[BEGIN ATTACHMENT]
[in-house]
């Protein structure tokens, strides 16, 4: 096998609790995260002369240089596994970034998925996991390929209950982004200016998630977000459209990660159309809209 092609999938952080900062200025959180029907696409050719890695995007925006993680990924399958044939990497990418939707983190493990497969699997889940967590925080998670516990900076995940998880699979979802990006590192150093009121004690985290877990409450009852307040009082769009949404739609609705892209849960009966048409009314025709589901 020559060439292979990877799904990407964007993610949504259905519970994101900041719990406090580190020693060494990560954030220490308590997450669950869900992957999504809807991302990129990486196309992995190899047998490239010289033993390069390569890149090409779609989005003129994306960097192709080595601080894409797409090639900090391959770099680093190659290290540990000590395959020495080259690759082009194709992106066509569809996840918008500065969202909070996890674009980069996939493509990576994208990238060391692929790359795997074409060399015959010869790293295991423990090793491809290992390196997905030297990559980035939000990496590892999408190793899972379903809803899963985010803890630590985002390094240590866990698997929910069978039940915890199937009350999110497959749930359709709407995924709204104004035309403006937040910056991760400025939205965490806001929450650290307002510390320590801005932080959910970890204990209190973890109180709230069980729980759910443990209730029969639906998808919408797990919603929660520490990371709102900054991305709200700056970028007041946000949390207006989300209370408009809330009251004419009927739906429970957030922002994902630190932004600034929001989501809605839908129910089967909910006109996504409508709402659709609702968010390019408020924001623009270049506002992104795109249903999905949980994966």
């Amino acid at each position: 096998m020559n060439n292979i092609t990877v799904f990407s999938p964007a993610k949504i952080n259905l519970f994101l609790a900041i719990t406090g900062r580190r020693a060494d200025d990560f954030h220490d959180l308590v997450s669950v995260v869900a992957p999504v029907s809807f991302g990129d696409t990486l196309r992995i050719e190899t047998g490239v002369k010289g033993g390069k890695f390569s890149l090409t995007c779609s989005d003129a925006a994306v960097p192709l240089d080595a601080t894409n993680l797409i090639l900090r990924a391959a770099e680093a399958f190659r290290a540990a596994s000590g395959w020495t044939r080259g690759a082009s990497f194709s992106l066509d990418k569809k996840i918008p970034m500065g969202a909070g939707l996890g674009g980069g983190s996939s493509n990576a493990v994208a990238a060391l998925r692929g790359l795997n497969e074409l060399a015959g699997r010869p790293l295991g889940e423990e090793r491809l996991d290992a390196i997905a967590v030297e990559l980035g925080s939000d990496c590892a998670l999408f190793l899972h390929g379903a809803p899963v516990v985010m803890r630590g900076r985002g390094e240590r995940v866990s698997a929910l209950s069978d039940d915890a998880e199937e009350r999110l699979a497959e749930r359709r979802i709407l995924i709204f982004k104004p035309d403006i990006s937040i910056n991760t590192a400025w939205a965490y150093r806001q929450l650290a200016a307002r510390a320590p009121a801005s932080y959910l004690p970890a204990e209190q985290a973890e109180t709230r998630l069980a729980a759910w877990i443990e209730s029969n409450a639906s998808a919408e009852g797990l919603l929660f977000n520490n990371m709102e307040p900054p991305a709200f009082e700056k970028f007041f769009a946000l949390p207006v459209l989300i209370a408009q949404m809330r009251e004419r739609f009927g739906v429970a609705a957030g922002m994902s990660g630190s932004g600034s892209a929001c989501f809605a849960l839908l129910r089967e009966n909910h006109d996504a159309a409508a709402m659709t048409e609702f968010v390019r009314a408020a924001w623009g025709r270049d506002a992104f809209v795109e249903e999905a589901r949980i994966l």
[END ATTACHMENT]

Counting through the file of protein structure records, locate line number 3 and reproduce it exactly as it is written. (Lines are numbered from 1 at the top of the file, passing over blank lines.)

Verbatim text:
């Amino acid at each position: 096998m020559n060439n292979i092609t990877v799904f990407s999938p964007a993610k949504i952080n259905l519970f994101l609790a900041i719990t406090g900062r580190r020693a060494d200025d990560f954030h220490d959180l308590v997450s669950v995260v869900a992957p999504v029907s809807f991302g990129d696409t990486l196309r992995i050719e190899t047998g490239v002369k010289g033993g390069k890695f390569s890149l090409t995007c779609s989005d003129a925006a994306v960097p192709l240089d080595a601080t894409n993680l797409i090639l900090r990924a391959a770099e680093a399958f190659r290290a540990a596994s000590g395959w020495t044939r080259g690759a082009s990497f194709s992106l066509d990418k569809k996840i918008p970034m500065g969202a909070g939707l996890g674009g980069g983190s996939s493509n990576a493990v994208a990238a060391l998925r692929g790359l795997n497969e074409l060399a015959g699997r010869p790293l295991g889940e423990e090793r491809l996991d290992a390196i997905a967590v030297e990559l980035g925080s939000d990496c590892a998670l999408f190793l899972h390929g379903a809803p899963v516990v985010m803890r630590g900076r985002g390094e240590r995940v866990s698997a929910l209950s069978d039940d915890a998880e199937e009350r999110l699979a497959e749930r359709r979802i709407l995924i709204f982004k104004p035309d403006i990006s937040i910056n991760t590192a400025w939205a965490y150093r806001q929450l650290a200016a307002r510390a320590p009121a801005s932080y959910l004690p970890a204990e209190q985290a973890e109180t709230r998630l069980a729980a759910w877990i443990e209730s029969n409450a639906s998808a919408e009852g797990l919603l929660f977000n520490n990371m709102e307040p900054p991305a709200f009082e700056k970028f007041f769009a946000l949390p207006v459209l989300i209370a408009q949404m809330r009251e004419r739609f009927g739906v429970a609705a957030g922002m994902s990660g630190s932004g600034s892209a929001c989501f809605a849960l839908l129910r089967e009966n909910h006109d996504a159309a409508a709402m659709t048409e609702f968010v390019r009314a408020a924001w623009g025709r270049d506002a992104f809209v795109e249903e999905a589901r949980i994966l």